Ive seen videos you've posted on here before, how's he doing compared to those? In the older one, he looked very tense and cramped, not really moving forward much. Have you had the opportunity to ride a real trained horse and get the feeling of what you're going for? The image I got from prior videos was that your 'image' of how he should look was skipping steps, like you were watching the collected trot of a grand prix horse and trying to imitate that, but you can't have collected suspenseful strides without first having length and implosion. Again, that's just what I saw, in a few short videos, and it sounds like you're still working on those problems. (and honestly, even if it's fixed, that tension will probably always be his 'go-to' confused or resistant reaction)
I think it sounds like he needs some long and low stretching in all gaits, really teaching him to stretch down and long through his back, almost exaggerated at first, to what probably feels like peanut pusher low to you, just so he understands what you're asking for (you can always tone down the response when he understands what you want). Even if he is rushing through it, post, let him rush and settle into a long frame as long as he's pushing forward.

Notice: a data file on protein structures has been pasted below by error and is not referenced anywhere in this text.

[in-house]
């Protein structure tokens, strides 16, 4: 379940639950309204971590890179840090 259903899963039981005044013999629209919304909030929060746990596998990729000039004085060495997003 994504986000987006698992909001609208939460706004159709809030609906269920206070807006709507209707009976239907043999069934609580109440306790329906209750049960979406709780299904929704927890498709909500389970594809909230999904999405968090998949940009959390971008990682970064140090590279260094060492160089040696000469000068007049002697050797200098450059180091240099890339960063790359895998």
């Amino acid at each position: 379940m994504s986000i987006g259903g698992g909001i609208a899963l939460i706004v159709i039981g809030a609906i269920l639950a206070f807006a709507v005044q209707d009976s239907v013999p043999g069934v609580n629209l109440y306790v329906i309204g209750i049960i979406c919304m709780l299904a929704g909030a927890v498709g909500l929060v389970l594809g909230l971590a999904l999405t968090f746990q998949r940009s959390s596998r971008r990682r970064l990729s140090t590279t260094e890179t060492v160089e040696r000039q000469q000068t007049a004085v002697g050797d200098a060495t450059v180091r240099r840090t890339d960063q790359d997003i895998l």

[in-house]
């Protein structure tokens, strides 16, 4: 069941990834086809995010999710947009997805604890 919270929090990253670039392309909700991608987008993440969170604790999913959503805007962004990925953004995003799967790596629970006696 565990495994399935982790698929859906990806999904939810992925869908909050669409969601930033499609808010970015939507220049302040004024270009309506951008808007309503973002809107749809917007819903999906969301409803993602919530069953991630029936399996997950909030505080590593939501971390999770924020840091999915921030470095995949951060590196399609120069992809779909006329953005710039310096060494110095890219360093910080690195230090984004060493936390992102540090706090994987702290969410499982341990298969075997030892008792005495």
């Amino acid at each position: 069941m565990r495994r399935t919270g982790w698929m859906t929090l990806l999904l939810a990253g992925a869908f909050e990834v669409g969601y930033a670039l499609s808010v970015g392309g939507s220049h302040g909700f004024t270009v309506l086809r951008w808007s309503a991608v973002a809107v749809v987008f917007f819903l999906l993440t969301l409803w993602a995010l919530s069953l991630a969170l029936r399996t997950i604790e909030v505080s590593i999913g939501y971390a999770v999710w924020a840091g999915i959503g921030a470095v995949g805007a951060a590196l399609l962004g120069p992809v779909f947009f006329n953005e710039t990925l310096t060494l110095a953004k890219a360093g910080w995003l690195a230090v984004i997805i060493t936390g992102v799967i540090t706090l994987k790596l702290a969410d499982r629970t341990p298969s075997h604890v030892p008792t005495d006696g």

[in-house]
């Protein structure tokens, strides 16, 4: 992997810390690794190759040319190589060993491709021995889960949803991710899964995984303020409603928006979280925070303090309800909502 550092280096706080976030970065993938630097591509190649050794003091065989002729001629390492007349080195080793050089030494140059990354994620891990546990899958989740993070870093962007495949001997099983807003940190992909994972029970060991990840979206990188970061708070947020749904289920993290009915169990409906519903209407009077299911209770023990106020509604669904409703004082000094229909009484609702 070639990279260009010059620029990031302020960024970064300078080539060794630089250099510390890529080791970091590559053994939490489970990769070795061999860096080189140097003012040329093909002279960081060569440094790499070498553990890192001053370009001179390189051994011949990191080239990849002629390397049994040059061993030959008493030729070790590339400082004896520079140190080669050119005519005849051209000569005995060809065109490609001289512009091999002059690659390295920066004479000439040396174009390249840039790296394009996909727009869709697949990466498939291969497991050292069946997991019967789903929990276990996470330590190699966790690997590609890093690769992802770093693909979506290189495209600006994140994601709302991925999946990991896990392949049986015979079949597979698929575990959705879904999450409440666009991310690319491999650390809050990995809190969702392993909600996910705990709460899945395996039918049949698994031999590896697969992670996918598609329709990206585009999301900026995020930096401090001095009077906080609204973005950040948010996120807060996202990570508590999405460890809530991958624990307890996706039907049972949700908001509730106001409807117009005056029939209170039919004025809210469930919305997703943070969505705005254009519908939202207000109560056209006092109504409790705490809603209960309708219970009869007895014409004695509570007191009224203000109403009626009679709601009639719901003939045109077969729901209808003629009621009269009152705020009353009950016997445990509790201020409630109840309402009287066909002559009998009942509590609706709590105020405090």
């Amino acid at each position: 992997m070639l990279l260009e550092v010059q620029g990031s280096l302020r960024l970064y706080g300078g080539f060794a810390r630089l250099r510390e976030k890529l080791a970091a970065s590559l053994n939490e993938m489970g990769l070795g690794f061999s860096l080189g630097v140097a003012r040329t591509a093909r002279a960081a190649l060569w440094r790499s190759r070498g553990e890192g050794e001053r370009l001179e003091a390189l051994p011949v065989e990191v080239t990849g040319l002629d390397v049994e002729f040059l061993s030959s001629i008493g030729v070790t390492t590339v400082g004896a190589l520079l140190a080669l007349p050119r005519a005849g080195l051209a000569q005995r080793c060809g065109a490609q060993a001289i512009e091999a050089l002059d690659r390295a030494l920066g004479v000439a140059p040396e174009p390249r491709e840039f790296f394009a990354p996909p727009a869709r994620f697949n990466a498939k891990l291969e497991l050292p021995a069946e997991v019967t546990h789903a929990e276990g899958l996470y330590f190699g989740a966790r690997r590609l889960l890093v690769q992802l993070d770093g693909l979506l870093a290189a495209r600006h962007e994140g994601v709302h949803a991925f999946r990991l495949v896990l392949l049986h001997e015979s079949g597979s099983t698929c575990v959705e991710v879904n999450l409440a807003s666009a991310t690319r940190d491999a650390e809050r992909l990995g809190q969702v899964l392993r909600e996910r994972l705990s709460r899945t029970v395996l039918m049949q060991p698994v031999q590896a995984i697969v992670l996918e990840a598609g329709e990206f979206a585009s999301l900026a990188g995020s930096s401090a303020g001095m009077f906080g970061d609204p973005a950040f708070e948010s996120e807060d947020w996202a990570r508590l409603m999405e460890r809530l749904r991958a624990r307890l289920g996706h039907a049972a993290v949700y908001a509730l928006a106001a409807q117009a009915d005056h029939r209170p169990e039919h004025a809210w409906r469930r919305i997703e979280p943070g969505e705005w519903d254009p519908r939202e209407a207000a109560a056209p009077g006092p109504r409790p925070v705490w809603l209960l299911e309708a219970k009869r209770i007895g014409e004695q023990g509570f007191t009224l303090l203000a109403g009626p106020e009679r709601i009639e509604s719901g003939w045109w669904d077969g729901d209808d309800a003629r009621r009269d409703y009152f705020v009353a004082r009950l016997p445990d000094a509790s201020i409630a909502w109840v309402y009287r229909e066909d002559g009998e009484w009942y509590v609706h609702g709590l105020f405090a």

The jogging through the walk is pretty bad I think, in dressage I don't think you'll ever ask for something like that, if you ask for a free walk he really needs to learn what that is. Its hard to correct tense short strides when youre giving him mixed signals that 'sometimes it's ok to do'. When he jogs, bring him to a walk immediately, really push him forward with your seat, I almost feel like I'm riding a camel, really roll each of yours hips forward with each stride forward, and let yourself sort of 'roll' with the fluid walk. (to feel it, swing each arm forward in a big circle, each arm going forward as the other goes back. If you involve your whole body in the circles, your shoulders and hips swing forward with the corresponding arms' circle. At the free walk, I feel like each half of my body is rolling forward with his long strides forward and down, its ok if its looks a little silly at first, lol.). Same thing with the trot, when he gets short, push him with your seat, post slower with longer air time and make him meet your pace. Work on the long and low stretching circles they have in first level, it needs to be something you can ask and immediately get at any stride, any time.
A new video would be nice to watch if you get the chance at some point, I love seeing progress :)
Last edited by SaraM; 03-30-2014 at 03:11 PM.